But, I pointed out to Tom, doesn't the IRS love to audit meals and entertainment? Aren't we raising a red flag here and making our clients more likely to be audited? This attitude also has got to change, for two reasons. First, the IRS usually disallows meals and entertainment expenses "because they are not well documented," Wheelwright explains.

"We have to do the work to get the deduction. What they come down hard on is the documentation, not the deduction."

Secondly, do we really want to live in fear of red flags? Deductions are "very specifically allowed," Wheelwright said. The red flag is not the deduction itself; rather it is the lack of backup documentation. That is the real problem.

So if entrepreneurs want to get serious about increasing their deductions, they have to change their behavior, especially documenting their expenses so that the IRS is satisfied.

How the Home Office Deduction Can Increase Car Deductions

Tom shared with me another of his favorite deductions: the home office deduction.

By itself, the home office deduction is pretty nice. We can write off a portion of our housing expenses (which would otherwise be personal, nondeductible expenses) and turn them into tax-deductible business expenses.

But the home office also helps to boost, indirectly, car and truck deductions. How so? By working from home, entrepreneurs reduce their commute from, say, 15 miles from home to the office to 15 feet from bedroom to the den. Now, when they drive to meet with clients, they get to deduct those miles starting from when they leave their home office. So working from home often results in increasing the amount of miles we use when deducting car-related expenses. Plus we have reduced our commuting miles. So combined, increased business miles and fewer commuting miles, means that a higher percentage of car-related expenses (such as gas and repairs and insurance) can now be deducted on the tax return.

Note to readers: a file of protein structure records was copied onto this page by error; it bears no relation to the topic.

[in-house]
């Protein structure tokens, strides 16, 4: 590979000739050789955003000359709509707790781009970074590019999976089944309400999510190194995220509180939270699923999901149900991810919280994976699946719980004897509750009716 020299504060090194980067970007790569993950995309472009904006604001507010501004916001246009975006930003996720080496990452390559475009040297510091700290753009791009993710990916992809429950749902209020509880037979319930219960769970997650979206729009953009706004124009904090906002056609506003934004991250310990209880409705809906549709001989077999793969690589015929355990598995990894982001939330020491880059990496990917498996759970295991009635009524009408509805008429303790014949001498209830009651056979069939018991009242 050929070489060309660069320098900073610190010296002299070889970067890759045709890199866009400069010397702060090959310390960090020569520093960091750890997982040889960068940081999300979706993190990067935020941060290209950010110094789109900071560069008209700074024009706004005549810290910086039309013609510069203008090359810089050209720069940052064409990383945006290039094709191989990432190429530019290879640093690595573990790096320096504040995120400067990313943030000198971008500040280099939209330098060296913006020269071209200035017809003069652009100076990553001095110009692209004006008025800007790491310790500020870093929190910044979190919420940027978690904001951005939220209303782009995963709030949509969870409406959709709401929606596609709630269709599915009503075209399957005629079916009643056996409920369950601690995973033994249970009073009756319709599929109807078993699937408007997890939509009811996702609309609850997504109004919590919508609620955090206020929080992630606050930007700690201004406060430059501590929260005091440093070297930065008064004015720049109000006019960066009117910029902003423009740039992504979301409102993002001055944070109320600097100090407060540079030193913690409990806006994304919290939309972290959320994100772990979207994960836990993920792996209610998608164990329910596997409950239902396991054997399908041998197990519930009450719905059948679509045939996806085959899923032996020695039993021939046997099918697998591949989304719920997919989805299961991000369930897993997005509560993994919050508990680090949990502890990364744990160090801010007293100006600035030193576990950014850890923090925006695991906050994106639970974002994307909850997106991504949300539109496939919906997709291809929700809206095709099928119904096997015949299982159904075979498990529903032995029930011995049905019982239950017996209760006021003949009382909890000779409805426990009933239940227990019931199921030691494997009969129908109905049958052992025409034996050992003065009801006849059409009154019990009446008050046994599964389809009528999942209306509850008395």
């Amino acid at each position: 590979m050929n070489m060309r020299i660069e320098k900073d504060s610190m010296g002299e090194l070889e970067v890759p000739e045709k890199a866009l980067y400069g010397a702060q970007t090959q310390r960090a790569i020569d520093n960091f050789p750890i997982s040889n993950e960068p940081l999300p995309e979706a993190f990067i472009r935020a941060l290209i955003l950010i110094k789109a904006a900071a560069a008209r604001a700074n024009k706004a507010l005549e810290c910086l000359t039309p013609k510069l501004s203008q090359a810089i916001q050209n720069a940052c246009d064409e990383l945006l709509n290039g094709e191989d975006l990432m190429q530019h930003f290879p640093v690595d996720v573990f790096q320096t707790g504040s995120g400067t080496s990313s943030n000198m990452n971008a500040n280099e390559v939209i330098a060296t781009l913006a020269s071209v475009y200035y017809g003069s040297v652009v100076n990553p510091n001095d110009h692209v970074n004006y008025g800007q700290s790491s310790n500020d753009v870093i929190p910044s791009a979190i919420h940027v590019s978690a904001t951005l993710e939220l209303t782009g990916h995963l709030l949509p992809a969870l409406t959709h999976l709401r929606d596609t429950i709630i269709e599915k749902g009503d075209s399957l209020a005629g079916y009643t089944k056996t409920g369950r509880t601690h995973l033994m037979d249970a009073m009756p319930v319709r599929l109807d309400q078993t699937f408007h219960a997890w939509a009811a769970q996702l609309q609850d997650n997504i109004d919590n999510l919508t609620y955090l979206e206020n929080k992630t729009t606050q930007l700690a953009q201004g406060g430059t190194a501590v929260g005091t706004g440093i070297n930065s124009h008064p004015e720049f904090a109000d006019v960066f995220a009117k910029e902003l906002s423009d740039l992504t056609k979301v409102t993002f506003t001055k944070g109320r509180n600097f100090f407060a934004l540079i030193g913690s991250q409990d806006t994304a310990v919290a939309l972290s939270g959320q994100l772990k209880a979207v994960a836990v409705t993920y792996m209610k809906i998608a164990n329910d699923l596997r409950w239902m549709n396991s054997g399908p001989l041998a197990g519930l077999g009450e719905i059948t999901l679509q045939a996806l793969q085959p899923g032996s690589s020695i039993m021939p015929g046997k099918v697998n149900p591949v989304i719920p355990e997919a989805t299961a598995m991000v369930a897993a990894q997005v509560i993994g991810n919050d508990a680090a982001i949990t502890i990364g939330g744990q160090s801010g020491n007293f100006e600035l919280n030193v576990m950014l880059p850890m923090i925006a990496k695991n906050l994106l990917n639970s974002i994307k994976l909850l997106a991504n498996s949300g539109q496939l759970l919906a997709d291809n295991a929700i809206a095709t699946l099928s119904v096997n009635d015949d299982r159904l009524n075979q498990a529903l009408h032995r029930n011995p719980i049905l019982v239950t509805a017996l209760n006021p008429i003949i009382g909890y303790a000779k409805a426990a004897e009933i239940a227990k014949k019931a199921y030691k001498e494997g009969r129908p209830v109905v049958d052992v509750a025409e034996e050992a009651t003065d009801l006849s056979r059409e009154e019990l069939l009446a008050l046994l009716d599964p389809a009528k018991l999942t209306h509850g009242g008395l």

It's exactly this sort of big picture thinking that's required if we are going to spot tax saving opportunities.

Tom's Top Two Tax Tips for Entrepreneurs:

I asked Tom what are his top of mind tips for entrepreneurs. He said he has two tax tips.

"First, choose your tax advisor."

"As soon as you get into business for yourself, you are in a different league. If you do it right, you pay less tax."

The two keys to finding a good tax advisor:

  1. Look for a tax advisor who has the right experience and education for your needs.
  2. "The most important skill," Wheelwright revealed, is being able to "ask the right questions." "I don't have any of the answers but I do have all the right questions," he said.

Secondly, carefully consider how you structure or set up the business.

In tax jargon, we call this choice of entity. It refers to whether the business is set up as a sole proprietorship, as a C-Corporation, as an S-Corporation, as a partnership, as a limited liability company, and so forth.

Choosing the right structure for your particular business can make a dramatic impact on your tax return. It's possible that we can cut your taxes in half if we set things up the right way.

And for this, it's important to work with the right tax advisor, someone who is able to look at the big picture and knows how to set this up for the most tax advantages.

Tom Wheelwright is a certified public accountant in Phoenix, Arizona, where he is CEO of his practice ProVision Wealth. He has also written a book, Tax-Free Wealth: How to Build Massive Wealth by Permanently Lowering Your Taxes (Rich Dad Advisors). Tom spoke to me by phone. This is an edited recap of that conversation.

First published May 14, 2015.